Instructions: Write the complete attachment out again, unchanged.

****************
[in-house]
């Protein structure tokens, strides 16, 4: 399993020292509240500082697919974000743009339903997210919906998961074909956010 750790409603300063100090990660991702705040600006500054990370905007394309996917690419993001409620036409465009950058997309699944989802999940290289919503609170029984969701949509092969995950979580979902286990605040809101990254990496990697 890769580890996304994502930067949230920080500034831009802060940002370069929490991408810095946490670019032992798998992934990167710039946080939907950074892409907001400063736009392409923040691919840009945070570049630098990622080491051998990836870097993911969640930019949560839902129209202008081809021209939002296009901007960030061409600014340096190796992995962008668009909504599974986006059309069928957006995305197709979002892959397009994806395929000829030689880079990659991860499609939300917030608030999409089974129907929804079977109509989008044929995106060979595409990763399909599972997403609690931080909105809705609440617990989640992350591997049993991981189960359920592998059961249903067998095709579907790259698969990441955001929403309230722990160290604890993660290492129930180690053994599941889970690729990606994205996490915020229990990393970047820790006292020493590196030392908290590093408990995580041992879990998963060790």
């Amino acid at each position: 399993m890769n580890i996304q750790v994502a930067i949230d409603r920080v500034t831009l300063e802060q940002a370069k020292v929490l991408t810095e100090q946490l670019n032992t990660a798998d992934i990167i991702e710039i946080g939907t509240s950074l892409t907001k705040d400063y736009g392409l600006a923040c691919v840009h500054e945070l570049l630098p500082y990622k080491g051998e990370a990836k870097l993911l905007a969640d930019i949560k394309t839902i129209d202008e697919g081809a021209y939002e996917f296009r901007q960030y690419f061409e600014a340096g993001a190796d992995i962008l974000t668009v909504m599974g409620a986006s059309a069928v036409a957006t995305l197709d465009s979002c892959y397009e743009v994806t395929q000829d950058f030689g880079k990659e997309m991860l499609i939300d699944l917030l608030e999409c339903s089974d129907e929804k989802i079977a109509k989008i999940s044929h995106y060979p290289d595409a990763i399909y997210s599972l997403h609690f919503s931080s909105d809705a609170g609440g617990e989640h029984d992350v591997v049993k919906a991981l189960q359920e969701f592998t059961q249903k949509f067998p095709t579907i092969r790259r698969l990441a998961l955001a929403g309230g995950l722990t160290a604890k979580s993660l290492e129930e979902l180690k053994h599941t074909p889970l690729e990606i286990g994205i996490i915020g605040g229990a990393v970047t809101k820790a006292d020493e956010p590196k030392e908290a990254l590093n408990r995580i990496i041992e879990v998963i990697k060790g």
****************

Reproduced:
[in-house]
């Protein structure tokens, strides 16, 4: 399993020292509240500082697919974000743009339903997210919906998961074909956010 750790409603300063100090990660991702705040600006500054990370905007394309996917690419993001409620036409465009950058997309699944989802999940290289919503609170029984969701949509092969995950979580979902286990605040809101990254990496990697 890769580890996304994502930067949230920080500034831009802060940002370069929490991408810095946490670019032992798998992934990167710039946080939907950074892409907001400063736009392409923040691919840009945070570049630098990622080491051998990836870097993911969640930019949560839902129209202008081809021209939002296009901007960030061409600014340096190796992995962008668009909504599974986006059309069928957006995305197709979002892959397009994806395929000829030689880079990659991860499609939300917030608030999409089974129907929804079977109509989008044929995106060979595409990763399909599972997403609690931080909105809705609440617990989640992350591997049993991981189960359920592998059961249903067998095709579907790259698969990441955001929403309230722990160290604890993660290492129930180690053994599941889970690729990606994205996490915020229990990393970047820790006292020493590196030392908290590093408990995580041992879990998963060790």
């Amino acid at each position: 399993m890769n580890i996304q750790v994502a930067i949230d409603r920080v500034t831009l300063e802060q940002a370069k020292v929490l991408t810095e100090q946490l670019n032992t990660a798998d992934i990167i991702e710039i946080g939907t509240s950074l892409t907001k705040d400063y736009g392409l600006a923040c691919v840009h500054e945070l570049l630098p500082y990622k080491g051998e990370a990836k870097l993911l905007a969640d930019i949560k394309t839902i129209d202008e697919g081809a021209y939002e996917f296009r901007q960030y690419f061409e600014a340096g993001a190796d992995i962008l974000t668009v909504m599974g409620a986006s059309a069928v036409a957006t995305l197709d465009s979002c892959y397009e743009v994806t395929q000829d950058f030689g880079k990659e997309m991860l499609i939300d699944l917030l608030e999409c339903s089974d129907e929804k989802i079977a109509k989008i999940s044929h995106y060979p290289d595409a990763i399909y997210s599972l997403h609690f919503s931080s909105d809705a609170g609440g617990e989640h029984d992350v591997v049993k919906a991981l189960q359920e969701f592998t059961q249903k949509f067998p095709t579907i092969r790259r698969l990441a998961l955001a929403g309230g995950l722990t160290a604890k979580s993660l290492e129930e979902l180690k053994h599941t074909p889970l690729e990606i286990g994205i996490i915020g605040g229990a990393v970047t809101k820790a006292d020493e956010p590196k030392e908290a990254l590093n408990r995580i990496i041992e879990v998963i990697k060790g």